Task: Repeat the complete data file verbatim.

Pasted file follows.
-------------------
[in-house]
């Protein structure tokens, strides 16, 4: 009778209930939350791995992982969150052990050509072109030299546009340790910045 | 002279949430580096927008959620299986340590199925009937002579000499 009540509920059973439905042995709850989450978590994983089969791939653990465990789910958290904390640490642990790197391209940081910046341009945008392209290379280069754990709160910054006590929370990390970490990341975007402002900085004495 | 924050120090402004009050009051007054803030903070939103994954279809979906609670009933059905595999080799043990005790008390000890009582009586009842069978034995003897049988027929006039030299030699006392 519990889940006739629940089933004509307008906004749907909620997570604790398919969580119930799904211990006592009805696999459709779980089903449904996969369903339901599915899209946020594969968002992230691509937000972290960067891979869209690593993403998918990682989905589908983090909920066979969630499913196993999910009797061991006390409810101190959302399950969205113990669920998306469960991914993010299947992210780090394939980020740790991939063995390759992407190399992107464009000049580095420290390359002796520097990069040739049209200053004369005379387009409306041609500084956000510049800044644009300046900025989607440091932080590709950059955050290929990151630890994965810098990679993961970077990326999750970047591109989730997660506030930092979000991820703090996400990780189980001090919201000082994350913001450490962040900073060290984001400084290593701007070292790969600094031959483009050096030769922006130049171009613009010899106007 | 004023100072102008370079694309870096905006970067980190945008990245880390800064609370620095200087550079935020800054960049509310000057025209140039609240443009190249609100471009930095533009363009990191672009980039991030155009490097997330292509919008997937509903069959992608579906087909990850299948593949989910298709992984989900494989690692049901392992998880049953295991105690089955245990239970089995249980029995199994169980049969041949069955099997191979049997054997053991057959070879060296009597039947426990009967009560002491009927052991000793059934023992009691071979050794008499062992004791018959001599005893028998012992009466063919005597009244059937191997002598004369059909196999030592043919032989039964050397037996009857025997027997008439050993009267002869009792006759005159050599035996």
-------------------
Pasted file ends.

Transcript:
[in-house]
């Protein structure tokens, strides 16, 4: 009778209930939350791995992982969150052990050509072109030299546009340790910045 | 002279949430580096927008959620299986340590199925009937002579000499 009540509920059973439905042995709850989450978590994983089969791939653990465990789910958290904390640490642990790197391209940081910046341009945008392209290379280069754990709160910054006590929370990390970490990341975007402002900085004495 | 924050120090402004009050009051007054803030903070939103994954279809979906609670009933059905595999080799043990005790008390000890009582009586009842069978034995003897049988027929006039030299030699006392 519990889940006739629940089933004509307008906004749907909620997570604790398919969580119930799904211990006592009805696999459709779980089903449904996969369903339901599915899209946020594969968002992230691509937000972290960067891979869209690593993403998918990682989905589908983090909920066979969630499913196993999910009797061991006390409810101190959302399950969205113990669920998306469960991914993010299947992210780090394939980020740790991939063995390759992407190399992107464009000049580095420290390359002796520097990069040739049209200053004369005379387009409306041609500084956000510049800044644009300046900025989607440091932080590709950059955050290929990151630890994965810098990679993961970077990326999750970047591109989730997660506030930092979000991820703090996400990780189980001090919201000082994350913001450490962040900073060290984001400084290593701007070292790969600094031959483009050096030769922006130049171009613009010899106007 | 004023100072102008370079694309870096905006970067980190945008990245880390800064609370620095200087550079935020800054960049509310000057025209140039609240443009190249609100471009930095533009363009990191672009980039991030155009490097997330292509919008997937509903069959992608579906087909990850299948593949989910298709992984989900494989690692049901392992998880049953295991105690089955245990239970089995249980029995199994169980049969041949069955099997191979049997054997053991057959070879060296009597039947426990009967009560002491009927052991000793059934023992009691071979050794008499062992004791018959001599005893028998012992009466063919005597009244059937191997002598004369059909196999030592043919032989039964050397037996009857025997027997008439050993009267002869009792006759005159050599035996």